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How-to Tips for Working with Psychiatric Barriers

The following are some basic tips for those working in educational or training settings.

  • Interpersonal strategies
  • Providing supports to students with psychiatric disabilities

Interpersonal strategies

  • Make personal contact to develop a working alliance with students.
  • When you don't know what to say, say nothing--listen.
  • Avoid advice and premature problem solving.
  • Do not assume you know the student’s feelings, thoughts, and reasons for behaviors.
  • Avoid relying on questions; attend, listen and try to summarize thoughts and feelings instead.
  • Be as clear and concrete as possible.
  • Separate the person from the problem.
  • Agreement does not equal empathy; disagreement does not mean disconnection.
  • A good working relationship does not require approval or shared values; you can have differences. How to deal with differences:
    • Balance reason and emotion
    • Demonstrate understanding
    • Use good communication techniques
    • Be consistent and reliable
  • Negotiation builds respect and works better than coercion.
  • Genius of good communication is to be at the same time as honest and as kind as possible.
  • Pay attention to gender and racial/ethnic issues.
  • Document your communications and interactions.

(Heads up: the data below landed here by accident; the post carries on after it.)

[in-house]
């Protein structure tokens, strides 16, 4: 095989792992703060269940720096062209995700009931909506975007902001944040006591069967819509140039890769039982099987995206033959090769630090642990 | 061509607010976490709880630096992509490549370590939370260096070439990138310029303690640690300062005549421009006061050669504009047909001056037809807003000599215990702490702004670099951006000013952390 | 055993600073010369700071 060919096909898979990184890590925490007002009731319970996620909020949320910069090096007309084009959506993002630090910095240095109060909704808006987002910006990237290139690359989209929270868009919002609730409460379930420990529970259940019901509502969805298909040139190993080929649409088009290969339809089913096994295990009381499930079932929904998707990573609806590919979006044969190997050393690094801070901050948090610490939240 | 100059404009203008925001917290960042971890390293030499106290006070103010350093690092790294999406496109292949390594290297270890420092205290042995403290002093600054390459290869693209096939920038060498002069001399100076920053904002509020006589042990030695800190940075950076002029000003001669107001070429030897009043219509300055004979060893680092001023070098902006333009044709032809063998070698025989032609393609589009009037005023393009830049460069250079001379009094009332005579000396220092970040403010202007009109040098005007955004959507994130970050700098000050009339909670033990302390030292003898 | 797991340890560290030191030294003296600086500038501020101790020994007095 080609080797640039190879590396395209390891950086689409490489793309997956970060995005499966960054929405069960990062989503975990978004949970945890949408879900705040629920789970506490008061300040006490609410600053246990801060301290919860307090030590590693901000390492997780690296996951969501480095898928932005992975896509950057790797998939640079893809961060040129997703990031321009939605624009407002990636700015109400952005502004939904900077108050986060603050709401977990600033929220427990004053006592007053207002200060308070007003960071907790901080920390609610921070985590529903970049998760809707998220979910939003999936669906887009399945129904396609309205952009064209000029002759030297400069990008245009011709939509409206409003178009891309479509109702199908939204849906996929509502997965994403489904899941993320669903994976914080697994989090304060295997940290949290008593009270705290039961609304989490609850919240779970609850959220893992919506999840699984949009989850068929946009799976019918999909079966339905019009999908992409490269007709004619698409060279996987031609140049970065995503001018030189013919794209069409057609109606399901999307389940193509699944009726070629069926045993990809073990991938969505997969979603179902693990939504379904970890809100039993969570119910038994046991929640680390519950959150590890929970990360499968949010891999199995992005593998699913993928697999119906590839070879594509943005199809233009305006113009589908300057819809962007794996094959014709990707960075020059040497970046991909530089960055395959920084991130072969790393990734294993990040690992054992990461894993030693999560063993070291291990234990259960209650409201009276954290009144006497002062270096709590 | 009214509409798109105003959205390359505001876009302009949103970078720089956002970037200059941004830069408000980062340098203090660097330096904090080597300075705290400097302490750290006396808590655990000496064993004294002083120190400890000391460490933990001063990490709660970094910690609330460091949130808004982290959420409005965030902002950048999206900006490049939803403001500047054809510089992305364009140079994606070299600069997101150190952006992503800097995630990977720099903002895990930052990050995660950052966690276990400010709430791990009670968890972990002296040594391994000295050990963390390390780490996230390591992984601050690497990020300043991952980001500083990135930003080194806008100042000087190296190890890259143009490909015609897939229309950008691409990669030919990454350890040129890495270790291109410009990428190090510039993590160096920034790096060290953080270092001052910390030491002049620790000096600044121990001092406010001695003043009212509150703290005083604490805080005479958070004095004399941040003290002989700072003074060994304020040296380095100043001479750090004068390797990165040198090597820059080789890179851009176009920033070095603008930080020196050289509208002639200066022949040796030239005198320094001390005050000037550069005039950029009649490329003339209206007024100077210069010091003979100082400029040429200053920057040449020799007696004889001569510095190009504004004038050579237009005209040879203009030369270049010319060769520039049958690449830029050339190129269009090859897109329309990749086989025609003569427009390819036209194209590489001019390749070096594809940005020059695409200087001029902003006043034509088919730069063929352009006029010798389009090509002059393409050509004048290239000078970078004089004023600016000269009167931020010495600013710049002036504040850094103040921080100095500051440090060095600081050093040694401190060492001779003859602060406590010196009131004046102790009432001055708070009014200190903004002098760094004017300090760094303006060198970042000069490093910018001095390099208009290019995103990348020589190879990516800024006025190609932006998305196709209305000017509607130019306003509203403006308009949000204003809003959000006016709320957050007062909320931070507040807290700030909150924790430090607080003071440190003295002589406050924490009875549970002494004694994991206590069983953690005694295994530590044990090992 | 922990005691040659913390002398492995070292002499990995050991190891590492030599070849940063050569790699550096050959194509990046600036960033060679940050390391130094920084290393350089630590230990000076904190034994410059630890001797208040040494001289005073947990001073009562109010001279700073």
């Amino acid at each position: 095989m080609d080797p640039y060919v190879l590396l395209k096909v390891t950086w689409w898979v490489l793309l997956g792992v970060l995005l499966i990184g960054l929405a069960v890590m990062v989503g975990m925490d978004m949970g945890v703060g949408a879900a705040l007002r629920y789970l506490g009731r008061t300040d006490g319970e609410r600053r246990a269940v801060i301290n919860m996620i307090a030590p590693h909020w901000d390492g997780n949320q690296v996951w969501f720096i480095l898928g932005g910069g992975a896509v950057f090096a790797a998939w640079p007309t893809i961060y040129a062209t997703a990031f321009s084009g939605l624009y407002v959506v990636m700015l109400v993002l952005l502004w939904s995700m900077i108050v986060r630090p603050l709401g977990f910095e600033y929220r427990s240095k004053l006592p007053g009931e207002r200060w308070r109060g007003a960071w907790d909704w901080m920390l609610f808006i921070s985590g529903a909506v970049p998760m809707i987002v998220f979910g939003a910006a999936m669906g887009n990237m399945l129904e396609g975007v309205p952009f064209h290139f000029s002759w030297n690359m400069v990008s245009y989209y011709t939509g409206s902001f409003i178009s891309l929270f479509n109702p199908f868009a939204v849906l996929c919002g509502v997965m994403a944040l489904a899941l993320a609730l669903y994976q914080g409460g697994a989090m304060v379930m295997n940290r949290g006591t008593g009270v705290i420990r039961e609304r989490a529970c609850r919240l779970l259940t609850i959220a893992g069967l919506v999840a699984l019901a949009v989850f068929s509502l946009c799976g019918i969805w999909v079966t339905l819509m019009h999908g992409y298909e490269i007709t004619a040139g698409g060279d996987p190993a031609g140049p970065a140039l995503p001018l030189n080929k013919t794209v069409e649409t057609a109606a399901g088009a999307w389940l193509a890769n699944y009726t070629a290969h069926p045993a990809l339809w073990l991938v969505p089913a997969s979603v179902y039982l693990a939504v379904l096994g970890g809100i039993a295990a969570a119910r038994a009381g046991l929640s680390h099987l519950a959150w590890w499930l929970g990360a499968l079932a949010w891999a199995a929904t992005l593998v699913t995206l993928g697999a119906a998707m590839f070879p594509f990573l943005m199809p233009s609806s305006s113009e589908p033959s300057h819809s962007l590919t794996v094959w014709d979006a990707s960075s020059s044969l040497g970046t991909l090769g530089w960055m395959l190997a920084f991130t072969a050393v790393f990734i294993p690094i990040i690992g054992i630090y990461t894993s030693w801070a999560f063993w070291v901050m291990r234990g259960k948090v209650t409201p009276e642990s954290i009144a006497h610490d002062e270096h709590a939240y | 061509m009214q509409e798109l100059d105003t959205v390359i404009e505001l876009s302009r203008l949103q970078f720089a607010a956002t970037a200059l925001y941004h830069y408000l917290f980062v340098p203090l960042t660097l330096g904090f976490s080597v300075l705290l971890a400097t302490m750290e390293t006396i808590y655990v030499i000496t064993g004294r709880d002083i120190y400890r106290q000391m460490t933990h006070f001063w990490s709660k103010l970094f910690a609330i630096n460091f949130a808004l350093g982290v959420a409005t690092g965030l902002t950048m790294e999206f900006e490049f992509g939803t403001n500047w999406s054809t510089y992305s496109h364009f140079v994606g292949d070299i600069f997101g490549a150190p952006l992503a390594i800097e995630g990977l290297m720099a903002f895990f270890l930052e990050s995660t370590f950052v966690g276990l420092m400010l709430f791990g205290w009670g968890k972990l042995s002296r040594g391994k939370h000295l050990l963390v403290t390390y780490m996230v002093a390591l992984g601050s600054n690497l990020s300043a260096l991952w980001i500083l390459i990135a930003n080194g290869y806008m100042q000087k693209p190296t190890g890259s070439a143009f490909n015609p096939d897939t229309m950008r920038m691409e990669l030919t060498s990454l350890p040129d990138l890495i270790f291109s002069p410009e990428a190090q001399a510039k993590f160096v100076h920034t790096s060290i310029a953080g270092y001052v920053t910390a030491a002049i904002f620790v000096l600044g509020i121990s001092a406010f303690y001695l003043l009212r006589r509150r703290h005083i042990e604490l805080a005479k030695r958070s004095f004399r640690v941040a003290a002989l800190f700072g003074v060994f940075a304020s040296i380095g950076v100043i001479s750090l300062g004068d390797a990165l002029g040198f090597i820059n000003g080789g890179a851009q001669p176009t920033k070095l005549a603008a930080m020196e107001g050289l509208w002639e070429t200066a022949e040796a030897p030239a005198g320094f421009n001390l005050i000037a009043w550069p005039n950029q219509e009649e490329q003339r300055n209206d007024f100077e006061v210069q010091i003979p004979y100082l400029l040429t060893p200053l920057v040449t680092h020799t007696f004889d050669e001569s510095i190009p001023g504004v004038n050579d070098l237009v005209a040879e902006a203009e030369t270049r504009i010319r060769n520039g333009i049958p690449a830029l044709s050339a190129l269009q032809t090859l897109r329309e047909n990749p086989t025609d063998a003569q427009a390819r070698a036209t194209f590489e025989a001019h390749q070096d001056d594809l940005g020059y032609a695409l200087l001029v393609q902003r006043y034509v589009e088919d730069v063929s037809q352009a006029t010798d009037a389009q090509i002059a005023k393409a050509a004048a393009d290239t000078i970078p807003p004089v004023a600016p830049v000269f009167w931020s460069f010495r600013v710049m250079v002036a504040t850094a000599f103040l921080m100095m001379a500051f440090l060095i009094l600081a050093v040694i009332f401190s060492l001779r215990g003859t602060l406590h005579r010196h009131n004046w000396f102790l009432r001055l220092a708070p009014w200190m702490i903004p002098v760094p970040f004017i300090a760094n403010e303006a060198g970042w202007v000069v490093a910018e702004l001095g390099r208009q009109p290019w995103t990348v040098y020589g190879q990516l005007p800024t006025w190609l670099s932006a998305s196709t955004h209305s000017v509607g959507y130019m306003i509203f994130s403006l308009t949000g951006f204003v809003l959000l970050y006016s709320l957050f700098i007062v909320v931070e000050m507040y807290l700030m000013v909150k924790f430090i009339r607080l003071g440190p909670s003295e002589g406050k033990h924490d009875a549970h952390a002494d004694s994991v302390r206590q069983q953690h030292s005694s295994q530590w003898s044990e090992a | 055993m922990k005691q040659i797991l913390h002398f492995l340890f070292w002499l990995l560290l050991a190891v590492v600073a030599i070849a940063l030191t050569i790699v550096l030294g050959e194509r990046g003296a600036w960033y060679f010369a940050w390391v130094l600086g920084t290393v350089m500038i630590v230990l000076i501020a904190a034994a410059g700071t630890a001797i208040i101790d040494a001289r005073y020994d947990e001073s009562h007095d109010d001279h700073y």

• Know yourself:
    • Why do you teach?
    • What do you like/dislike about working with students?
    • With what emotions are you uncomfortable?
    • How will you deal with your students feelings for you?
    • What your "hot" buttons? Who can usually press them?

Providing supports to students with psychiatric disabilities

  • Identify presence of disability.
  • Maximize use of current, existing campus support services.
  • Recognize and anticipate periods of academic inactivity (stops-outs versus drop-outs).
  • Clarify campus policies regarding acceptable student and classroom behavior.
  • Identify and consult with school or college's disability services office and /or Section 504 officer.
  • Separate treatment issues from education issues.
  • Apply same behavioral expectations/code of conduct to students with psychiatric disabilities as you would any other student.
  • Help students to become aware of their behavioral responsibilities in the classroom by setting concrete guidelines and clear academic requirements.
  • Do not refer students with disabilities to support services in lieu of disciplinary measures. Referral to support services at the request of a student with a psychological disability who is disruptive is appropriate, but not as a disciplinary measure.
 

Created: March 10, 2009 @ 01:19 PM
Last Modified: March 17, 2009 @ 08:09 AM

 





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